I believe there are two main swing factors in the automotive industry: regulation and demand. And while both may present challenges that are out of automotive manufacturers and suppliers’ direct control, there are steps industry players can take to mitigate and manage the risk.
Risk 1: Regulation
The first risk is regulation. Big swings in regulation could create pressure for automotive makers to rethink their supply base and manufacturing locations on quite a short notice.
For example, the automotive industry has a huge stake in the re-negotiation of NAFTA, which could alter North American content requirements and limit market access to Mexico, among other changes. Brexit is already causing massive headaches for automakers in the form of unknowable future duty rates for cars and car parts going in and out of the UK, as well as increasing regulatory overhead. Similarly, the Trans-Pacific Partnership (TPP) – assuming it will be implemented despite the decision by the United States to withdraw from the deal – could create a situation where companies really have to rapidly make changes to their supply base, switch suppliers from one country to another to satisfy certain origin requirements, or even reconsider the viability of existing manufacturing plants if they fall outside the parameters of an FTA or if they are no longer viable from a duty and regulatory perspective.
The problem here is that regulation can change overnight, and in many countries, it often does. And for supply chains where you have a lot of manufacturing and thousands and thousands of suppliers tied to the design of individual automobile models, it is very difficult for automakers and their suppliers to react as quickly as the regulators can change the regulations. All of this can cause quite painful dislocations as the industry adjusts.
Risk 2: Consumer demand
The second major risk factor is around the demand for cars, forecasting the types of vehicles and the specific demand in individual geographies. I think India is proving to be a very interesting laboratory in this sense, as a growing middle class is starting to buy cars and the industry is looking for ways to satisfy that demand.
Registered motor vehicles in India, 1951 – 2013 (millions)
The difficulty in this game is that consumer tastes are fickle. Tata’s Nano has struggled in the marketplace despite its zippy looks and having been designed specifically for the Indian market. And recently, we heard news that GM is reducing its operations in India. These are both great examples of shifts in demand that are unpredictable and difficult for companies to again respond to as rapidly as the demand is shifting between different types of vehicles. The SUV mania that has hit the United States and the European Union lately is another great example.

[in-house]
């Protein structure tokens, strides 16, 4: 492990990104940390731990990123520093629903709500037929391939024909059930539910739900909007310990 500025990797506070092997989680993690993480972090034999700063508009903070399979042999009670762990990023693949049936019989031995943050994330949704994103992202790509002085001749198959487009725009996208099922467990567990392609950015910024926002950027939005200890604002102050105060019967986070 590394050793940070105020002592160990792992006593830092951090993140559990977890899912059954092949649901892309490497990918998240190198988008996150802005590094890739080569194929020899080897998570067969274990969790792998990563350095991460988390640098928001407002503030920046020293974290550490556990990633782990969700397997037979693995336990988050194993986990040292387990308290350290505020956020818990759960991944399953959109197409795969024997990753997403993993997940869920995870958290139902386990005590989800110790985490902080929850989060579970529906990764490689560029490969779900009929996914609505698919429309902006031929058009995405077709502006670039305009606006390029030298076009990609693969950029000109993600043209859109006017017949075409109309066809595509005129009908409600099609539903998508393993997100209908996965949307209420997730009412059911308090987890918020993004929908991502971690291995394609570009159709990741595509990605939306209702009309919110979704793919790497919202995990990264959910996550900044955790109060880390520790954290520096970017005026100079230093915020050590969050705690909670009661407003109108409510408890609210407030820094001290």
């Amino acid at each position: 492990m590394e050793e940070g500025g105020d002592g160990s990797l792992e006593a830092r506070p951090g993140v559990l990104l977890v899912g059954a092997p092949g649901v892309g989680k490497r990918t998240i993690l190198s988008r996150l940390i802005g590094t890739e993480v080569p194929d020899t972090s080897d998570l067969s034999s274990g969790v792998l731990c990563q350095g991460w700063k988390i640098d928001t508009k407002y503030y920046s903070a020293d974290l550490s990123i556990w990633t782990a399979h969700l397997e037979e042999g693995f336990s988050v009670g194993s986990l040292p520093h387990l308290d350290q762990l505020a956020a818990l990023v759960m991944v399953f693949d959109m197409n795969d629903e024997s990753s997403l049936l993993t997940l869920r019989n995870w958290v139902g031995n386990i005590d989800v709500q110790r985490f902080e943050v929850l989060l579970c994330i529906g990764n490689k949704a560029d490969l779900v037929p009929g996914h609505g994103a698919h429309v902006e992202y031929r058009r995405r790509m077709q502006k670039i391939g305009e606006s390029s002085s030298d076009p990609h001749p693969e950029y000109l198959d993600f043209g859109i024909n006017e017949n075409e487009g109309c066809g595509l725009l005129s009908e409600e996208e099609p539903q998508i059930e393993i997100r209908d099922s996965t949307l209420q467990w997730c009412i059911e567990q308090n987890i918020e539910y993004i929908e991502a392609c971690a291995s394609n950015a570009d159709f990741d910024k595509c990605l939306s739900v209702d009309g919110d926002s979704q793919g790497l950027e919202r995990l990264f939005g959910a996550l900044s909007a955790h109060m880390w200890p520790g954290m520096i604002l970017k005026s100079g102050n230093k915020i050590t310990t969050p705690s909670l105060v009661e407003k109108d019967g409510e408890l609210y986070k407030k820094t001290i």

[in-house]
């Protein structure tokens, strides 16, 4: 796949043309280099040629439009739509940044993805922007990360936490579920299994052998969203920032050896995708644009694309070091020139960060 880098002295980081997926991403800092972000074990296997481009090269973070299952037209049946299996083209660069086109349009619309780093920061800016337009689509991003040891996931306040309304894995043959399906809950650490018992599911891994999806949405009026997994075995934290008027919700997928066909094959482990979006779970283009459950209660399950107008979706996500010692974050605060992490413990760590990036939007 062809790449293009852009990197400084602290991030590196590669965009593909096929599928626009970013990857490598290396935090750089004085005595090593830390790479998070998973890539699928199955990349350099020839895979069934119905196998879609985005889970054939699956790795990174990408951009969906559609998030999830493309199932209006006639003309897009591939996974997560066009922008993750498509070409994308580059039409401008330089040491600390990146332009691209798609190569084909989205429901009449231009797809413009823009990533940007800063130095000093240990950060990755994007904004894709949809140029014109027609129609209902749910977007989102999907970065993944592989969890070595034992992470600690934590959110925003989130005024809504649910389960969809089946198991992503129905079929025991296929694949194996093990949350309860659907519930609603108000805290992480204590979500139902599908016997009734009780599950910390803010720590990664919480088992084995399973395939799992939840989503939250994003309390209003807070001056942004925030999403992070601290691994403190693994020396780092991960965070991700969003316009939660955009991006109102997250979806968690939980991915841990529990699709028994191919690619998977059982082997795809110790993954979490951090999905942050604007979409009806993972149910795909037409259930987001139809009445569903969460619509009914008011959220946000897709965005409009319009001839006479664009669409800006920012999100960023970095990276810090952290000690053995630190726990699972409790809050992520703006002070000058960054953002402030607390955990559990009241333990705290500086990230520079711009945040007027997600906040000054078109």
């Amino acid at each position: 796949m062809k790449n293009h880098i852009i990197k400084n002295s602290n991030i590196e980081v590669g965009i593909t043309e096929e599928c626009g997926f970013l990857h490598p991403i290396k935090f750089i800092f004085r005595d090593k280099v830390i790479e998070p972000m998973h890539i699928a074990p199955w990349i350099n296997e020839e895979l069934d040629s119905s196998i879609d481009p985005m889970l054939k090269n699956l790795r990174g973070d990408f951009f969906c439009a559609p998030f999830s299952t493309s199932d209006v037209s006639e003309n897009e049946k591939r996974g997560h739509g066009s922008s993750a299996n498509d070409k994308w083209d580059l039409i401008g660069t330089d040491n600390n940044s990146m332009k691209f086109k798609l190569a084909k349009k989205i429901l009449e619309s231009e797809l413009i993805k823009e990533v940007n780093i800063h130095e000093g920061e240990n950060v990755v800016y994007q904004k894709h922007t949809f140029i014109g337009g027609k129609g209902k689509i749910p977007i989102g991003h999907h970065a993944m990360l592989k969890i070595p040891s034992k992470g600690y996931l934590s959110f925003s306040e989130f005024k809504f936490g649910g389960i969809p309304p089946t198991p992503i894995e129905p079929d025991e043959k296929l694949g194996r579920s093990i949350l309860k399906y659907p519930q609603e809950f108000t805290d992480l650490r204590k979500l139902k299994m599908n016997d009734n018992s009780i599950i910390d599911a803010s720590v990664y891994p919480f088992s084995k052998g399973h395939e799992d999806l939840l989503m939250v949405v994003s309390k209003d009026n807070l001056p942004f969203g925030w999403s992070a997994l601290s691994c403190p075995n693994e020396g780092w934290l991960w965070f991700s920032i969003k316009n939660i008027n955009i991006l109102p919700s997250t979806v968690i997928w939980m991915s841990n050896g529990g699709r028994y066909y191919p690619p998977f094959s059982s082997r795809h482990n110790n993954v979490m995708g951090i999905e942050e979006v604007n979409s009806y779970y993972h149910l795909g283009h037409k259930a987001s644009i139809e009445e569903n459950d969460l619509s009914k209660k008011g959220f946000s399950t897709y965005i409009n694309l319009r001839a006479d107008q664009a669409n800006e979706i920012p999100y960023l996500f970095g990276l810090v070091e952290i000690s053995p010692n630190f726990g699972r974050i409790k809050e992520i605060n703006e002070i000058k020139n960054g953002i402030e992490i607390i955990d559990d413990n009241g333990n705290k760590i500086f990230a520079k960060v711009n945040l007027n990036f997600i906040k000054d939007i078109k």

Car manufacturers are also discovering that India is an increasingly attractive export manufacturing location. Cars that do well in India are often well-suited for other emerging markets as well – to paraphrase Frank Sinatra, “if you can make it there, you can make it anywhere.” In addition, India has a rapidly improving manufacturing, regulatory, and logistics infrastructure and plentiful low-cost assembly labor. India is also geographically well-positioned to serve rapidly growing South-East Asian and African emerging markets.
Mitigating risk through planned flexibility
Both of these shifts, whether they are driven by regulation or consumer preferences, call for more flexible supply chains. Going forward, car manufacturers and their suppliers must design their supply chains in ways that make them as flexible as possible with respect to being able to serve different types of end products, and also take on different roles in the supply chain. For example, being equally geared toward domestic market as well as being able to swing to be an export producer, if that’s where the consumer demand is.
In addition, because of the sheer complexity and size of automotive supply chains, just managing the risk becomes very crucial. This includes things like price risk, supply risk, counterparty risk and the regulatory risk that’s present throughout the supply chain.
Managing these risks in a proactive way is a huge challenge when you have thousands and thousands of suppliers connected to the manufacturing of a single hub. A great example of this is Toyota’s experiences in the aftermath of the 2011 earthquake and tsunami, where going into the disaster, they thought that they had a robust pyramid-shaped supply chain, with the automaker at the top. It turned out, however, that they had what they called a ‘barrel-shaped’ supply chain with heavy dependences on the same suppliers in the same area which were struck by the disaster, which nearly crippled their production of several of their models. A top Toyota executive said afterward, “Our assumption that we had a total grip on our supply chain proved to be an illusion” and they announced plans to put a more effective supply chain in place.
Utilizing proper supply chain planning tools can help mitigate these types of issues and make sure that your production is both robust and resilient.
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